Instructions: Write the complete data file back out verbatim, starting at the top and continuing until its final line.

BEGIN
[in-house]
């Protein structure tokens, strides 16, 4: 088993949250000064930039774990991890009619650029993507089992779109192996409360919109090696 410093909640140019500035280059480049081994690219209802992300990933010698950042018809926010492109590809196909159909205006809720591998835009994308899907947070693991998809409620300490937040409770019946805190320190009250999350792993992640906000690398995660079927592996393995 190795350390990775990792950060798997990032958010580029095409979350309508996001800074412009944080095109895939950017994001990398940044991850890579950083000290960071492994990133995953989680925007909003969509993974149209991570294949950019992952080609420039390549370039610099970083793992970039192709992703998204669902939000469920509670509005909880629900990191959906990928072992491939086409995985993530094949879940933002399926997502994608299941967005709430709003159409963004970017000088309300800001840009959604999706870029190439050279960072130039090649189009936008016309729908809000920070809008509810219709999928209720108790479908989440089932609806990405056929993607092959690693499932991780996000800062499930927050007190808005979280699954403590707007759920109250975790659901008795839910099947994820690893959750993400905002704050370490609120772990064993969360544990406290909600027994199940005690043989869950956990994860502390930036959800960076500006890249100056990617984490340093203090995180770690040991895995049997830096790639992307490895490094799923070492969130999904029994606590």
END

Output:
[in-house]
């Protein structure tokens, strides 16, 4: 088993949250000064930039774990991890009619650029993507089992779109192996409360919109090696 410093909640140019500035280059480049081994690219209802992300990933010698950042018809926010492109590809196909159909205006809720591998835009994308899907947070693991998809409620300490937040409770019946805190320190009250999350792993992640906000690398995660079927592996393995 190795350390990775990792950060798997990032958010580029095409979350309508996001800074412009944080095109895939950017994001990398940044991850890579950083000290960071492994990133995953989680925007909003969509993974149209991570294949950019992952080609420039390549370039610099970083793992970039192709992703998204669902939000469920509670509005909880629900990191959906990928072992491939086409995985993530094949879940933002399926997502994608299941967005709430709003159409963004970017000088309300800001840009959604999706870029190439050279960072130039090649189009936008016309729908809000920070809008509810219709999928209720108790479908989440089932609806990405056929993607092959690693499932991780996000800062499930927050007190808005979280699954403590707007759920109250975790659901008795839910099947994820690893959750993400905002704050370490609120772990064993969360544990406290909600027994199940005690043989869950956990994860502390930036959800960076500006890249100056990617984490340093203090995180770690040991895995049997830096790639992307490895490094799923070492969130999904029994606590």